Federal Agency Charged Black Tanzanian Network Analyst Was Fired While White Counterpart Was Merely Disciplined
ATLANTA – Integrated Broadband Services, a provider of operational support software and back office services deployed by cable and broadband operators worldwide, will pay $60,000 to settle a race and national origin discrimination lawsuit brought by the U.S. Equal Employment Opportunity Commission (EEOC), the agency announced today.
In its lawsuit, filed on Sept. 28, 2010, in U.S. District Court for the Northern District of Georgia, Atlanta Division (Case No.: 1:10-CV-03106), the EEOC charged that a black Tanzanian network analyst was fired for leaving work 30 minutes early. However, a similarly situated white network analyst received only a written discipline after leaving work two hours early, twice in one week.
Such alleged conduct violates Title VII of the Civil Rights Act of 1964, which prohibits employers from subjecting employees to discrimination and disparate treatment due to race, color, religion, sex or national origin. The EEOC filed suit after first attempting to reach a pre-litigation settlement through its conciliation process.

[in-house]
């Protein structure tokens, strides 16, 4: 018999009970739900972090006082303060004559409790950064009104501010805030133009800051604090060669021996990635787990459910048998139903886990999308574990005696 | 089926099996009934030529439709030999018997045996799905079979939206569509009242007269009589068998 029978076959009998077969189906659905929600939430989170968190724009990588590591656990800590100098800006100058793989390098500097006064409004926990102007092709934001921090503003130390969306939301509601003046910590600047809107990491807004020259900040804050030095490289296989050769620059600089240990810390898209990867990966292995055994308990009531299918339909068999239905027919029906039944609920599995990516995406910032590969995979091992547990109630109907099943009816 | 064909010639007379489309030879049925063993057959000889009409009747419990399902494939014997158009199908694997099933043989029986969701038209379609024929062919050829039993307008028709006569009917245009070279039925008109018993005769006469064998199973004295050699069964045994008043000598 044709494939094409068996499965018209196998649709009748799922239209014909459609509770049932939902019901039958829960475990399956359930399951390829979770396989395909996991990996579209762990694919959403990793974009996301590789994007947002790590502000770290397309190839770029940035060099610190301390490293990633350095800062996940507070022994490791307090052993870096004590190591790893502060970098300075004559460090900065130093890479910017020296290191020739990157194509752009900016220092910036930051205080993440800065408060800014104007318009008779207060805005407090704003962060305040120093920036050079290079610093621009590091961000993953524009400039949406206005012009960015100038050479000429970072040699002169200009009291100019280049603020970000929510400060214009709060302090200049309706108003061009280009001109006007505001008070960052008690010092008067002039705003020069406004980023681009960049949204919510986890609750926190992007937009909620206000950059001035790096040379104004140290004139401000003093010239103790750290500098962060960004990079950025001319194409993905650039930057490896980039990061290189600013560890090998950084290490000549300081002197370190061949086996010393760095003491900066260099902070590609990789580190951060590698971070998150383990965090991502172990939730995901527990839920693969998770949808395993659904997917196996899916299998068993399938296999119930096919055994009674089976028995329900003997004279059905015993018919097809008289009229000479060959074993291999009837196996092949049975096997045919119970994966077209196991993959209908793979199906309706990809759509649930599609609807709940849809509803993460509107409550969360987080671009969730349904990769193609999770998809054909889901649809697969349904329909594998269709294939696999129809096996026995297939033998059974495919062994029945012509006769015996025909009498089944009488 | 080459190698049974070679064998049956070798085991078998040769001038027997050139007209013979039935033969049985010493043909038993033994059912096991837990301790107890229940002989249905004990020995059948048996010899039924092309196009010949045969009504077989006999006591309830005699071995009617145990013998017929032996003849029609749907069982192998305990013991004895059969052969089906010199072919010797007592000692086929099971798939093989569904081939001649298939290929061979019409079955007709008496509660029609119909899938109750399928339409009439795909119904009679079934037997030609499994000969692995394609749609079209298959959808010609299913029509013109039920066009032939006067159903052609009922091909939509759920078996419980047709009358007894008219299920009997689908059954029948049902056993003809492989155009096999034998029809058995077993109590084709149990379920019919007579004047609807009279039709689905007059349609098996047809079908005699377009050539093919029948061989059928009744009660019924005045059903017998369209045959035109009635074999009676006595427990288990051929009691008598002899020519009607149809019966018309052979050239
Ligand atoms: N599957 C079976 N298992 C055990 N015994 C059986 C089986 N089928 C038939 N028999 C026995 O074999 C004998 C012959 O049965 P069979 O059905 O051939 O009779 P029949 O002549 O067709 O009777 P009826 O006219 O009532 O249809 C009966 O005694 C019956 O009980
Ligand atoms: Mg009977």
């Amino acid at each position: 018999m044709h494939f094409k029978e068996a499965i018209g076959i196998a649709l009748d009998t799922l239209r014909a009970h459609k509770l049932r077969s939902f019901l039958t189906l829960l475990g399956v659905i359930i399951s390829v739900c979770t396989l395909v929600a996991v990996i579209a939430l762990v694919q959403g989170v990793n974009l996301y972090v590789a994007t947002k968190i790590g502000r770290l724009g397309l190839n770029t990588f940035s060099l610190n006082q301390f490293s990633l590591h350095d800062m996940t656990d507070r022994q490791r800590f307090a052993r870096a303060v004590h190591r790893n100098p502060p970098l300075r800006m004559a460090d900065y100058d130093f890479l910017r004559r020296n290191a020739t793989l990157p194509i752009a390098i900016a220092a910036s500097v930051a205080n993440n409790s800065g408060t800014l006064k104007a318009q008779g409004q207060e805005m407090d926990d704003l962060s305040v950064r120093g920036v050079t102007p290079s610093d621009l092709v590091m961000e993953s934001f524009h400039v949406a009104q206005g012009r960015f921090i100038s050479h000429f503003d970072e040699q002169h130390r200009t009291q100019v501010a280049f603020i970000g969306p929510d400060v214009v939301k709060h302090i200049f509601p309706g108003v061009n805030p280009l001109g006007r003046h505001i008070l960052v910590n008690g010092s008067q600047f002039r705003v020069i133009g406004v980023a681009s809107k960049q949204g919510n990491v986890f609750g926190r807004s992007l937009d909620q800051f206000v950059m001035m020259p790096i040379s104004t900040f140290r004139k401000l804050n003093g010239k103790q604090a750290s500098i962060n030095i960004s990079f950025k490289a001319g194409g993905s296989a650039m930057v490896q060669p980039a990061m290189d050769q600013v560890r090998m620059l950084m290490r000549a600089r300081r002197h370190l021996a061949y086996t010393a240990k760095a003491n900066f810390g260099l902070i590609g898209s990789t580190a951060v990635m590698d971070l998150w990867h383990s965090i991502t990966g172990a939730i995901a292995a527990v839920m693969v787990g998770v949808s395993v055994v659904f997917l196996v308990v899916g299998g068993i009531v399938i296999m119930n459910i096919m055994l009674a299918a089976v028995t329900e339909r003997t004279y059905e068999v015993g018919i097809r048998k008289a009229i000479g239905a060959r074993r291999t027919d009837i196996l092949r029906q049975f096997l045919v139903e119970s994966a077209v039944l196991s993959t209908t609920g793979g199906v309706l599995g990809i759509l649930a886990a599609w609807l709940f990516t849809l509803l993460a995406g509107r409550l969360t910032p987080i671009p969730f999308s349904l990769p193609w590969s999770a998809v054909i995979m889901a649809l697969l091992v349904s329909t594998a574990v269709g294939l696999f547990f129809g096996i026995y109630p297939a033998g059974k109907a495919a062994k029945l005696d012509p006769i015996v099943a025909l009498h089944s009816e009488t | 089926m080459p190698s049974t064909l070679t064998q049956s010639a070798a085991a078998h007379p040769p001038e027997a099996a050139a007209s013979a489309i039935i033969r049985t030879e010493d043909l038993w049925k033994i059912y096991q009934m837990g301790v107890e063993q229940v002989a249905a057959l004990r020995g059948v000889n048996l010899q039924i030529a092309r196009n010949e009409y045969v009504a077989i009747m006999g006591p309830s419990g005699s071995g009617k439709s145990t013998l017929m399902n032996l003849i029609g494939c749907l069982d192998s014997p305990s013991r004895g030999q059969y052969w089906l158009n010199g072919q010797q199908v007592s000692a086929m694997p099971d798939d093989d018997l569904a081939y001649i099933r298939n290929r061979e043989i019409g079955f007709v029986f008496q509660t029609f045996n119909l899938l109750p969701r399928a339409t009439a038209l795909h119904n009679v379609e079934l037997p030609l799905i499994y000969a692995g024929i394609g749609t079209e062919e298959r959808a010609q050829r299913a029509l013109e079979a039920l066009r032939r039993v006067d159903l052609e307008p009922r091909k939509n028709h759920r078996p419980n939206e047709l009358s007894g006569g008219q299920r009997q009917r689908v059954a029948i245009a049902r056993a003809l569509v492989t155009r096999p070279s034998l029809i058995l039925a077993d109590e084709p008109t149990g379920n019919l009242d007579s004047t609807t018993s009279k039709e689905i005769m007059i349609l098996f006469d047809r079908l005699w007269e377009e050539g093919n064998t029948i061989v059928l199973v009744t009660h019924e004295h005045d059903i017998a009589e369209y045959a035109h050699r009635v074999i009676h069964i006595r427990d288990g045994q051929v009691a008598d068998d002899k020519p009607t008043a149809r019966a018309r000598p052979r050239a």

The consent decree settling the suit, in addition to the monetary relief, includes provisions for equal employment opportunity training and reporting and posting of anti-discrimination notices. In the suit and consent decree, Integrated Broadband Services denied any liability or wrongdoing.
“The EEOC filed this lawsuit because the difference in treatment between these employees was clear, and a woman lost her livelihood due to this discrimination,” said Robert Dawkins, regional attorney for the EEOC’s Atlanta District Office. “It is plainly illegal to treat employees differently because of their race or national origin. This resolution, we trust, will prevent such disparate treatment in the future.”
The EEOC enforces federal laws prohibiting employment discrimination. Further information about the EEOC is available on its web site at www.eeoc.gov.